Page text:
And it’s not even an overcoming, since reflecting on most of these ‘solutions’ shows that they are not problems at all but distractions. So with the burgeoning of MFA programs from 50 to 300 in the last twenty years; with more and more people ready to plunk down their hard-earned cash for another solution; with the prospect of teaching writing if one does not publish after these MFA programs are completed; with the trend now to program jump from one school to the next; and with the increase in the output of writers with the decrease of actual readers, while all through this the state of literature, from any genre, has leveled off to read with baseball-card-gum blandness—through all this, as the state of my precious and dying art form, I must say that I will continue to write no matter what the snake oil salesmen bark at me. I do not shun MFA programs. There are human parts to this machine, and I feel pity for them. But because Americans plunk down lots of money to MFAs, they need justification by the people purchasing such things. They need guarantees. And because they are not given book deals out of the hatch, they fall back on fellowships, teaching degrees, or another MFA or a PhD. Because this argument of ‘can it be taught?’ will go one forever, because the number of writing styles, techniques, and methods of teaching it directly correlates with how many total writers there are out there—because of this, we look for the easy answers but find none because there are none.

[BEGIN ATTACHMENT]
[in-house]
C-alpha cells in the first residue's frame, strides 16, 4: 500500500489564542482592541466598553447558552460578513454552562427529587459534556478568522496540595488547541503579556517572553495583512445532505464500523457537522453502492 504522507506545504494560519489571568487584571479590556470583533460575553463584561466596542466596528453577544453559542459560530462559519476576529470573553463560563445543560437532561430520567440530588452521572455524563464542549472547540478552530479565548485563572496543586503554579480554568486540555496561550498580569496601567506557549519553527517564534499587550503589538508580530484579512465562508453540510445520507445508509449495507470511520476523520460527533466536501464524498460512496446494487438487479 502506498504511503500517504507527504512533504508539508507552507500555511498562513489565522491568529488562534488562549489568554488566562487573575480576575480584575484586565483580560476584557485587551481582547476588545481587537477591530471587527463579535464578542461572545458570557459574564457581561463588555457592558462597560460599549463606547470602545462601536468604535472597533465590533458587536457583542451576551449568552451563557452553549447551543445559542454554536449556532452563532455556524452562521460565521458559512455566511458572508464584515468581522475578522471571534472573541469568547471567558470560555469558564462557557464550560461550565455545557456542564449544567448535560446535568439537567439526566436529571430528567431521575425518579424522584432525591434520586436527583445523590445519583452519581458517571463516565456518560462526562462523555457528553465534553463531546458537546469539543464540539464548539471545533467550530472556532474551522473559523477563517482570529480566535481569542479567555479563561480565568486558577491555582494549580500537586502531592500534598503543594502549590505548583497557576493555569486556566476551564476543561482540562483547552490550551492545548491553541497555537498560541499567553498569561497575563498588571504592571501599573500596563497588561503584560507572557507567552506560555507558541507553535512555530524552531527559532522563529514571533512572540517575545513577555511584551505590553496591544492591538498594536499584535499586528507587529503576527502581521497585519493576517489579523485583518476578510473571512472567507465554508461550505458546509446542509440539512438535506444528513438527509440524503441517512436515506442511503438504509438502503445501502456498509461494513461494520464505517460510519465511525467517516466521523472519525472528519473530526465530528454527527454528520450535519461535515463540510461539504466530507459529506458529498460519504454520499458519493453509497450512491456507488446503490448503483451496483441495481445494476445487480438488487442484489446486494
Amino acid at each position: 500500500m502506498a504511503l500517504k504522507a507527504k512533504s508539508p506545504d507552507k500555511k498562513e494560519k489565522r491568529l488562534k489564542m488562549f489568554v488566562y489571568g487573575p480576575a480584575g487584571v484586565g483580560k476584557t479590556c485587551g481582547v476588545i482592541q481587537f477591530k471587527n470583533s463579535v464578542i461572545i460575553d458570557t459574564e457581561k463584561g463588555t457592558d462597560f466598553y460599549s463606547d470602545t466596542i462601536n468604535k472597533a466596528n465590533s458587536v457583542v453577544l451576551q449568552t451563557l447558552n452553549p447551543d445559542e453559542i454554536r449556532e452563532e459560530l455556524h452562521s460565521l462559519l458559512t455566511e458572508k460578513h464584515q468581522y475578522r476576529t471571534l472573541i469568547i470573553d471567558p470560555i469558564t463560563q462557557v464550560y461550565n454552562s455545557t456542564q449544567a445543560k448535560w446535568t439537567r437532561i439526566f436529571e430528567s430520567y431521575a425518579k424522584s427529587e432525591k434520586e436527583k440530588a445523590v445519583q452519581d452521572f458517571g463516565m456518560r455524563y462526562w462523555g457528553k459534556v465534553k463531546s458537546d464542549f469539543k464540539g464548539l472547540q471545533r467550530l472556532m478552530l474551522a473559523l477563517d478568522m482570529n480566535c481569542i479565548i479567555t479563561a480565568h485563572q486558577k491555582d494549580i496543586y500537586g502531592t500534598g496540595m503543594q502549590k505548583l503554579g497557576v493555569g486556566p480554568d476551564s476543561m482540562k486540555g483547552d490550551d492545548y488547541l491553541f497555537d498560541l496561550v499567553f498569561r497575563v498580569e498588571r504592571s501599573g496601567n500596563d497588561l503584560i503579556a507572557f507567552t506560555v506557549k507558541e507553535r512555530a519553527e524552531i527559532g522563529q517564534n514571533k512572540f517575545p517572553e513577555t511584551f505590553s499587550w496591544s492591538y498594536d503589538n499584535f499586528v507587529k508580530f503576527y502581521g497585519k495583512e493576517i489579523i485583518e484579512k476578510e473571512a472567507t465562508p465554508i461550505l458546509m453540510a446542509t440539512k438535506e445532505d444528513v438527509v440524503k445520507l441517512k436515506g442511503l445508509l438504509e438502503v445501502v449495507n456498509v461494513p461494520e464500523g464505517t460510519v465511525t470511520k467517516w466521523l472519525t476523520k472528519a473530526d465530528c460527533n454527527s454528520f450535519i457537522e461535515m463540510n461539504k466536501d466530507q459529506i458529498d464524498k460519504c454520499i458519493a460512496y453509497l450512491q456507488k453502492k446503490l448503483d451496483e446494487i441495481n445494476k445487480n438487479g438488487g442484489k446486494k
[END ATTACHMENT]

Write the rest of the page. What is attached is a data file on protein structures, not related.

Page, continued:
The question remains: will this MFA program make me into a great writer? Earlier I said, ‘Yes’, that there was something missing and that thing was this program. I still say this now. I really do believe in the idea of a community of artists, even if a community of introverted and solitary writers seems a paradox of logic. The question I ask you is whether your program is the best. After just ranting against MFA programs, I’d like to make an addendum: we need unselfish and open-minded teachers, and we need just as many students. We need honesty, which is why so many MFAs fail.
Am I just looking for an ideal that doesn’t exist? Am I just a Nathaniel Hawthorne in some commune, kicking at the New England dirt and cursing my romantic side? I hope not. Despite despair, despite cynicism, despite fear of both time, faith, and money wasted, I step towards a door in my life. Is it yours and is it open? I hope it is. I hope you see the potentials of my writing and not its many errors, its faults or weak structure and characterization. Hope, after all, is the one thing that we writers have always had stock in, especially from other people.
If you do not accept me, it won’t be the end of the world. This isn’t American Idol and I’m not a spoiled nineteen-year-old kid. I’m a thirty-year-old man. Rejection is part of my wardrobe and always will be. That’s how, after all, people become great: by realizing that they will never become great. Rejection cuts the legs out from us, pulls the rug out from under us. Rejection is part of life, but it’s also very cold and indifferent, having nothing to do with talent than with choosing of many different kinds of talent. Touche.
But I won’t stop. I can’t stop. Every day that I wake up, I get better, maybe only by a very small margin. Every day till I die, I at least strive to be better than the previous day. I challenge myself, my writing, and my standards.
One day, when I’m dead, I’ll be published. Whether I am published during my lifetime is all a matter of perseverence, time, and luck. Thank you for your time.
David M. Barnish